We are excited to announce the recent release of the bat pictured here, a Big Free-tailed Bat (Nyctinomops macrotis).
This bat is special for many reasons. The big free‑tailed bat was proposed as a federal candidate species in 1994.
This species is currently on the Bureau of Land Management’s special status species list for Utah and Colorado.
It is considered a Species of Special Concern by the states of California and Utah.
Little is known about population trends. In California, it has only been rarely observed in San Diego County.
This young male was rescued off a fishing boat in San Pedro which makes it the very first officially recorded big free-tailed bat in Los Angeles County.
The Big Free-tailed Bat has several distinguishing physical characteristics.
Like its cousin, the more common Mexican Free-tailed Bat, it has a ‘tail’ that extends well beyond the posterior of the tail membrane.
Members of this species range in color from reddish-brown to dark brown to black and have a distinct glossiness to their velvety coat.
The ears are large and extend noticeably forward past their nose and join at their bases on top of their head.
Their lips are wrinkled, and their legs are short and extraordinarily strong.
This bat forages for moths late at night and makes loud chirps or clicks while hunting that that can be heard by the human ear.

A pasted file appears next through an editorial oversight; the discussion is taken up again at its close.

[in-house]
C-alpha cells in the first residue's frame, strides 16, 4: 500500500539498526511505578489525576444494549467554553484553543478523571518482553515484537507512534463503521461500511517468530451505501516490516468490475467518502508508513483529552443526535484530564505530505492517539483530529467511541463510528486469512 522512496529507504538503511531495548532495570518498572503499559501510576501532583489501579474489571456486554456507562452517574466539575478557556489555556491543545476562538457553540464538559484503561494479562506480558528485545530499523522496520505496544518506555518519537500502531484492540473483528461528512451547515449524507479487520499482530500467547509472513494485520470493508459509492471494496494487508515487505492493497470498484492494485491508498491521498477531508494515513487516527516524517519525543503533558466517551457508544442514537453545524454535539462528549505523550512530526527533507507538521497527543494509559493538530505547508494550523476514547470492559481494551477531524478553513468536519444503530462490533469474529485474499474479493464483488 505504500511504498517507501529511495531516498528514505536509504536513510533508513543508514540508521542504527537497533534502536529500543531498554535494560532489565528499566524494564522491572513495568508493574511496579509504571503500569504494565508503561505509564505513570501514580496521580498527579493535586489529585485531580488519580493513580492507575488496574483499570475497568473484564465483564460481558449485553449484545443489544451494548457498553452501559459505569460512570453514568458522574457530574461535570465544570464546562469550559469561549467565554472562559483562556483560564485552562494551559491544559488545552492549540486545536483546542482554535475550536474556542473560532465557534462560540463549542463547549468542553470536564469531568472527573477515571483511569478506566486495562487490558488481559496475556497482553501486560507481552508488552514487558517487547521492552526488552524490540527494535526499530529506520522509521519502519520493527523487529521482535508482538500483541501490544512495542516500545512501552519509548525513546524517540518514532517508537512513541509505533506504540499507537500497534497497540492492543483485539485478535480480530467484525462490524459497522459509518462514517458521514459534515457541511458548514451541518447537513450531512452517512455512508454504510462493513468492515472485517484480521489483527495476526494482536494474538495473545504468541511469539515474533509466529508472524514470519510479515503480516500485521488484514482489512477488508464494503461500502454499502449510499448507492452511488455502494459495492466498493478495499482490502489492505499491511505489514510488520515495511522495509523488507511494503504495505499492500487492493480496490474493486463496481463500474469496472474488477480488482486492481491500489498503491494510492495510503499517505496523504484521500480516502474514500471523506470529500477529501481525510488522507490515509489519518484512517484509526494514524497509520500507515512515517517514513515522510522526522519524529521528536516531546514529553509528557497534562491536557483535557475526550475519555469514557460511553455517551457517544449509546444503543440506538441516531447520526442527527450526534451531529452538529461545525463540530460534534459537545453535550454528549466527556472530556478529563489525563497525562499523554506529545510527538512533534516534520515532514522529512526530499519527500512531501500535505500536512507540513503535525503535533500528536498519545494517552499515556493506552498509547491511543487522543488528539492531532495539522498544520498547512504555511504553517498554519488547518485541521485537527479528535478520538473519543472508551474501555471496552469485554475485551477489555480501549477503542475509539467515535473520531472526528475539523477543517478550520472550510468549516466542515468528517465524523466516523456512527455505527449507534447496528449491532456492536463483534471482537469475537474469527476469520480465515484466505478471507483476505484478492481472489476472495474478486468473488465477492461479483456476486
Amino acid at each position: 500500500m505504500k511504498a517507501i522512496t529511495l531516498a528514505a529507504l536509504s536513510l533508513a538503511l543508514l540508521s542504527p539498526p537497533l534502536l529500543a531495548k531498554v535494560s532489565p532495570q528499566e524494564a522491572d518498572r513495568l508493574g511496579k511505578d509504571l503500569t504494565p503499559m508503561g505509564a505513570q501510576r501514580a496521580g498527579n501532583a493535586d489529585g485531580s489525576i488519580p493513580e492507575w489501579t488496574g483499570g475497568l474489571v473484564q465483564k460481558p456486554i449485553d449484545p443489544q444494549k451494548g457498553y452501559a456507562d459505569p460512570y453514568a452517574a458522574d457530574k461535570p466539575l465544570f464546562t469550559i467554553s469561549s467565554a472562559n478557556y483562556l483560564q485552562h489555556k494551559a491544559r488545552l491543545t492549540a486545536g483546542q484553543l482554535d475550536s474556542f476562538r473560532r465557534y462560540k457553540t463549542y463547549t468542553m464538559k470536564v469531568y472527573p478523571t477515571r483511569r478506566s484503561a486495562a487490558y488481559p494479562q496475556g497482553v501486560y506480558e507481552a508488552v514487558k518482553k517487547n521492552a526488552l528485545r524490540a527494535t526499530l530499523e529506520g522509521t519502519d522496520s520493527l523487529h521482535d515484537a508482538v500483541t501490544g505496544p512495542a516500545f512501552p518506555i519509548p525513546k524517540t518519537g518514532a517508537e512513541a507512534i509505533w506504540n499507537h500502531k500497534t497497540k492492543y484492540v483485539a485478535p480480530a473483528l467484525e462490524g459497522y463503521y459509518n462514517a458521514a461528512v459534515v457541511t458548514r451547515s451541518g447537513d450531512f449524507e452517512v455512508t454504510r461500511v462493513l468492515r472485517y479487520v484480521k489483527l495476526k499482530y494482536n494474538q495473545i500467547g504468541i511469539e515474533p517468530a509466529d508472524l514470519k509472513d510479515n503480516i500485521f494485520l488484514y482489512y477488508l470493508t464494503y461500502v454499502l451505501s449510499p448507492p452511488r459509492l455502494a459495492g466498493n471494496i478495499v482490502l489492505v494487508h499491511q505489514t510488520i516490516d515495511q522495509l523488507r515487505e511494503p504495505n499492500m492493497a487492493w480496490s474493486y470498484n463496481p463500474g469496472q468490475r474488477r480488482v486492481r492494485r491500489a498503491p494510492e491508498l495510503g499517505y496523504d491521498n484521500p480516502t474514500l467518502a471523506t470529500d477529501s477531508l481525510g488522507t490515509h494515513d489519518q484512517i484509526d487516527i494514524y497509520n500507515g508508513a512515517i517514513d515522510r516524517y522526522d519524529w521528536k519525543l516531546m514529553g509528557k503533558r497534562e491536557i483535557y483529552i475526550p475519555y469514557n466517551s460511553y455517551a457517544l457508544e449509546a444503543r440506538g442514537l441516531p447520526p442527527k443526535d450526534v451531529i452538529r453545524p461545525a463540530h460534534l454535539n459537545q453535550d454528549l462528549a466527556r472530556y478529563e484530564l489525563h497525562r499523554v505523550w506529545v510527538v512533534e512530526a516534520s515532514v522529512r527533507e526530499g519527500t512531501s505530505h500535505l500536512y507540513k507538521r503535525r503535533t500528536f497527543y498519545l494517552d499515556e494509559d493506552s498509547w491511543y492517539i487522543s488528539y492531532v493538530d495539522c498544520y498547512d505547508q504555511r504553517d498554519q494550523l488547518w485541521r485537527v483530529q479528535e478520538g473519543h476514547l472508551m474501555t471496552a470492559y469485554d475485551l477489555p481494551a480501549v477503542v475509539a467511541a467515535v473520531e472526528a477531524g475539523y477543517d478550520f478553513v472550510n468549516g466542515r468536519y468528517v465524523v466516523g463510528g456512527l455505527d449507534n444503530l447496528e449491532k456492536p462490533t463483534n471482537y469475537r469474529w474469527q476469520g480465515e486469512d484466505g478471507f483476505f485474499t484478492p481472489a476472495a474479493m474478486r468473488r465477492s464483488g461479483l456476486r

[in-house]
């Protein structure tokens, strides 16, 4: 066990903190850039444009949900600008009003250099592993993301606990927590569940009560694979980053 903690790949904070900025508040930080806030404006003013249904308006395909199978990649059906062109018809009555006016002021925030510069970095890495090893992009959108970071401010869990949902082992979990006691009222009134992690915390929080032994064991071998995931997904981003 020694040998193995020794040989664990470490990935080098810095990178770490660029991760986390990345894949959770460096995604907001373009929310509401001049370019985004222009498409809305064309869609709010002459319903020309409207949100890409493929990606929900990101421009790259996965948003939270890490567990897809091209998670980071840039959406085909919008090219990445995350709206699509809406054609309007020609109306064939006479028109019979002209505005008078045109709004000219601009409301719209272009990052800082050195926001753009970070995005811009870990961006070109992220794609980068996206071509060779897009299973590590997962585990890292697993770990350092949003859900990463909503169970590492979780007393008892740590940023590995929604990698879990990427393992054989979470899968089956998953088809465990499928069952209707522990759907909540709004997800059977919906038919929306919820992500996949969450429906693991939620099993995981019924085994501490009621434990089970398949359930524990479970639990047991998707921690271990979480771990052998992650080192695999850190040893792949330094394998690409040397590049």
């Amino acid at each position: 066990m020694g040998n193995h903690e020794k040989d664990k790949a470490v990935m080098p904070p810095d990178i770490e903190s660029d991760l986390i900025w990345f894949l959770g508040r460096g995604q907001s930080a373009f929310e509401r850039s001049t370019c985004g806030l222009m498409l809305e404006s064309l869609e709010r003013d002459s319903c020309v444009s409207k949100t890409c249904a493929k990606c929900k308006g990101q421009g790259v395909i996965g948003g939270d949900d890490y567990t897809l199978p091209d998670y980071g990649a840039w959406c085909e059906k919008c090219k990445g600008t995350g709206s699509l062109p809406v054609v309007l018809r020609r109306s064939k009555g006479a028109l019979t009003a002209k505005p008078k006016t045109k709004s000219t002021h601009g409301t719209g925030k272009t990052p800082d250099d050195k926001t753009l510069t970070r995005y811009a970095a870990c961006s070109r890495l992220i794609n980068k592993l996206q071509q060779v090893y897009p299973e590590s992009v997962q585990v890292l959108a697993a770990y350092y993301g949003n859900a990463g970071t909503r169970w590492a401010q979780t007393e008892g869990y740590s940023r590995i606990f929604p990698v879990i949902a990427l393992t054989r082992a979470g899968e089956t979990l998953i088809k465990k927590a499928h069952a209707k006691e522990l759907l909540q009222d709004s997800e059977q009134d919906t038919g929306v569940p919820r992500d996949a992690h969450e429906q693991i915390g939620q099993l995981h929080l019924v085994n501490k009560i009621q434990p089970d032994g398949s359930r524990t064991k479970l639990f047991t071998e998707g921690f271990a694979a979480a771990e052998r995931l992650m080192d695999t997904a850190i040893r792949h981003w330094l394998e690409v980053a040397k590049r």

Big Free-tailed Bats typically roost in rock crevices high on cliff faces.
This permits the bat to fall and gain speed to provide lift for flight.
This is necessary because big free-tailed bats have the narrowest, longest wings of any bat in the United States.
Although little is known about this bat, they are believed to be migratory.
There have been records of individuals being found unexpectedly far distances out of their known range, thus they have the reputation as wanderers.
This may have been how this young male found its way to Los Angeles- possibly wandering far off course from his Migratory path south or west of San Pedro.
Big Free-tailed Bats weigh 24 grams on average.
This bat came into care in mid-October at close to 20 grams and was very dehydrated but, gratefully, with no major bodily injury.
With 24-hour care from our bat rehab volunteers, he gained several grams and was flown (in-care) regularly to ensure that he was ready to continue his journey to his winter home.
It was a true honor to have helped him along his way.